Network Computing is part of the Informa Tech Division of Informa PLC

This site is operated by a business or businesses owned by Informa PLC and all copyright resides with them. Informa PLC's registered office is 5 Howick Place, London SW1P 1WG. Registered in England and Wales. Number 8860726.

The Elephant, The Blind Men And Fusion IO

Last week, Enterprise Strategy Group's Steve Duplessie opened a real can of worms with his blog post "Why I'm Bearish on Fusion IO." By questioning Fusion IO's prospects, Steve insulted the popular girl at the prom, and several other industry observers played the role of the football team coming to Fusion IO's defense, with blog posts like "What Storage Folks Don't Get About FusionIO" and "Steve Duplessie Hates Fusion IO".  Of course, all of this chatter is in response to Fusion IO's filing for an initial public offering in March.

Fusion IO has done some brilliant things--including hiring geek god Steve Wozniack to be its chief scientist and making it known that Facebook has bought several million dollars' worth of its kit--earning the company more mindshare than its roughly $100 million dollars in annual sales would otherwise deserve. It's reached the point where many of us use Fusion IO as shorthand for PCIe flash, even when talking about applications like NetApp's Flashcache (formerly known as PAM).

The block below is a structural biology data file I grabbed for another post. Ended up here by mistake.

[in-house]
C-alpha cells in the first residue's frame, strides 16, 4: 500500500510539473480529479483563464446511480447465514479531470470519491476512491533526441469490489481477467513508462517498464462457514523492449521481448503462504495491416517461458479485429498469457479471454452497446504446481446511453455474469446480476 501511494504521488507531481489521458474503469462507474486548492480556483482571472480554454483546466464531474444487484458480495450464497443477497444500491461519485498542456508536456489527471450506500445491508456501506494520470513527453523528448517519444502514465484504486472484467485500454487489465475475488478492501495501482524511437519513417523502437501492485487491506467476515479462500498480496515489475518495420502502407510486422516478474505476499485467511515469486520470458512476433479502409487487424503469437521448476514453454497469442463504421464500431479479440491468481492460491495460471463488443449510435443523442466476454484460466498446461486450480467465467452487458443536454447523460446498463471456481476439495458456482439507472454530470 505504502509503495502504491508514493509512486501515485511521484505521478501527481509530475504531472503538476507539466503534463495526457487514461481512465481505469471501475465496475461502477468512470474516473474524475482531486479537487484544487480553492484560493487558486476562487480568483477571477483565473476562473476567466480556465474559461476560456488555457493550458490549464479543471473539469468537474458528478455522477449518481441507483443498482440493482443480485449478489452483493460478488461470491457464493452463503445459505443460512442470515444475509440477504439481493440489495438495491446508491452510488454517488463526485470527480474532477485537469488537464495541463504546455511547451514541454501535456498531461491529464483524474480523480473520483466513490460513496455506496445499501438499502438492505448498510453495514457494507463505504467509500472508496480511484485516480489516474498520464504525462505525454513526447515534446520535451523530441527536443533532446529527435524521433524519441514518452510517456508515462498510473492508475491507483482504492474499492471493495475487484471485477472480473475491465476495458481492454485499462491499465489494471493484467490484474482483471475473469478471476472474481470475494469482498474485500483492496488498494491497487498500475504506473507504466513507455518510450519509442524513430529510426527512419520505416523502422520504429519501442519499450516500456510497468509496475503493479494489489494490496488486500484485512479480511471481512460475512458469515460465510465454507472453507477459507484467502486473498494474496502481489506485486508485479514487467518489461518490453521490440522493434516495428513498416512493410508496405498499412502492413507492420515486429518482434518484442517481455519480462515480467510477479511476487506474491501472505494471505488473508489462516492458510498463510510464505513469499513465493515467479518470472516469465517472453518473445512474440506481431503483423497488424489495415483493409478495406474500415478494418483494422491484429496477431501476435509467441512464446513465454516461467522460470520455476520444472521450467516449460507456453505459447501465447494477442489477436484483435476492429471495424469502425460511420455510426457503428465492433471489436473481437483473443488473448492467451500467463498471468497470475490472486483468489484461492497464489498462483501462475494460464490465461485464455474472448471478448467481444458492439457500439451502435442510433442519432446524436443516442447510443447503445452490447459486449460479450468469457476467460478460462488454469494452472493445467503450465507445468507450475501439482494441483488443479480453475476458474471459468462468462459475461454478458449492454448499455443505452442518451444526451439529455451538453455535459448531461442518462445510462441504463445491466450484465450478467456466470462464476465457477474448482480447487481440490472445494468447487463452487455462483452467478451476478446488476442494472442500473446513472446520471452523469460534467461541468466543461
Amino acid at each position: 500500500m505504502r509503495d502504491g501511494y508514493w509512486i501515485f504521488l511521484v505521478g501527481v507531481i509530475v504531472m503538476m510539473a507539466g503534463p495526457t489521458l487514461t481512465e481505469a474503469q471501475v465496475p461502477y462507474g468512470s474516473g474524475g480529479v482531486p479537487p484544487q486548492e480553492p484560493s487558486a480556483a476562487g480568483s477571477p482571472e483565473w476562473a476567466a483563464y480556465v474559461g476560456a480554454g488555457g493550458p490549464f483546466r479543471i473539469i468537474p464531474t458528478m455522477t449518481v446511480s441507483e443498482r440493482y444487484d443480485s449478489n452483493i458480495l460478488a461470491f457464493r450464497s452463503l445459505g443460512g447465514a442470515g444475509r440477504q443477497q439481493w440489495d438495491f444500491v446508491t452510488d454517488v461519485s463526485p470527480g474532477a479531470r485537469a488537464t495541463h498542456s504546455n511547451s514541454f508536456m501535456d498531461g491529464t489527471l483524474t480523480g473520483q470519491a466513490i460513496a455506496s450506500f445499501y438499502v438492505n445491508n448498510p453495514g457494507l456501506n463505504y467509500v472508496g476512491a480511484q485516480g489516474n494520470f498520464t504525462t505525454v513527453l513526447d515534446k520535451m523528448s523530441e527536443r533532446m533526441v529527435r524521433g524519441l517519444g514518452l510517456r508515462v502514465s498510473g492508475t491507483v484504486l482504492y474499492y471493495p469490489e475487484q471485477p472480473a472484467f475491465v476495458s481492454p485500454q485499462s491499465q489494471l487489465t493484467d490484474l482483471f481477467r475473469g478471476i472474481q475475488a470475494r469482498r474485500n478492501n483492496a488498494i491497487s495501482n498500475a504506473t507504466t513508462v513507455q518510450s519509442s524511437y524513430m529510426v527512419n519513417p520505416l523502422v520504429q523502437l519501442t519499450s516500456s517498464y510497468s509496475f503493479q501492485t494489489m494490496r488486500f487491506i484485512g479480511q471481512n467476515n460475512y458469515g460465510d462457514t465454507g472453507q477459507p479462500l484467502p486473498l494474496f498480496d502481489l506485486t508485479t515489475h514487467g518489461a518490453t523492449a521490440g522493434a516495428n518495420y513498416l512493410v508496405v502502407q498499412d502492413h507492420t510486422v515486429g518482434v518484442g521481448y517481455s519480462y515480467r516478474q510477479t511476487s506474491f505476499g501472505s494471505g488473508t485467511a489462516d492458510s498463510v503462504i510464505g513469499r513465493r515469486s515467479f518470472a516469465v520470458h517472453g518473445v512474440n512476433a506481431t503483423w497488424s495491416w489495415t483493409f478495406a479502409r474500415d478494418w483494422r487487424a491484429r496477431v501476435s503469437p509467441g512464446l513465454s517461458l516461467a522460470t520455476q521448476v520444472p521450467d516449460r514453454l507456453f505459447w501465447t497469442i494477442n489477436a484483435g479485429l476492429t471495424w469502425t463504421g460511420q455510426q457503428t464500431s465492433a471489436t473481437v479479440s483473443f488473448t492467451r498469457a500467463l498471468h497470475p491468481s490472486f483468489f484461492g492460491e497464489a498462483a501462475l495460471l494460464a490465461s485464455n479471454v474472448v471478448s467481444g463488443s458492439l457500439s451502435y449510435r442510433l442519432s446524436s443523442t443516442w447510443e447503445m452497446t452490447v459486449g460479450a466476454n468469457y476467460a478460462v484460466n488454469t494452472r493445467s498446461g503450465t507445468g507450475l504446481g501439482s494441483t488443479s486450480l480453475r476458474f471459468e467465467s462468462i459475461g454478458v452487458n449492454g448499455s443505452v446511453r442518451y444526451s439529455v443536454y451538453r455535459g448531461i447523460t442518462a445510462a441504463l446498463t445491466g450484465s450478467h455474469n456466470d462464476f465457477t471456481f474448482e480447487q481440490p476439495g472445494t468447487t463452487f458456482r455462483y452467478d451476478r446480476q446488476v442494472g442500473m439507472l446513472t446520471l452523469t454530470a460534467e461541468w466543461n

Steve makes some good points in his post, starting with the fact that, as a maker of SSD PCIe cards, Fusion IO has lots of competition and lives at the mercy of the actual flash makers. If I were in the market for such a product I could call LSI, OCZ, TMS, Virident and 20 others. Should Micron, Intel, Samsung or other flash makers want to play in this space, they'll have a cost advantage over Fusion IO due to vertical integration.

Then there's the issue of PCIe flash being inherently DAS and therefore counter to the trend to shared storage. Given that the trend to server virtualization depends on shared storage for features like vMotion, the shared storage trend is likely to continue.

The naysayers--at least those who don't accuse Steve of pooping on Fusion IO because they're not an ESG client--say Steve thinks too much like a storage guy. Spinning rust is so 20th century, and the whole concept of treating flash like disk is a bad idea. After all, the coolest companies are using Hadoop-like distributed DAS applications and don't need those nasty old SANs.

  • 1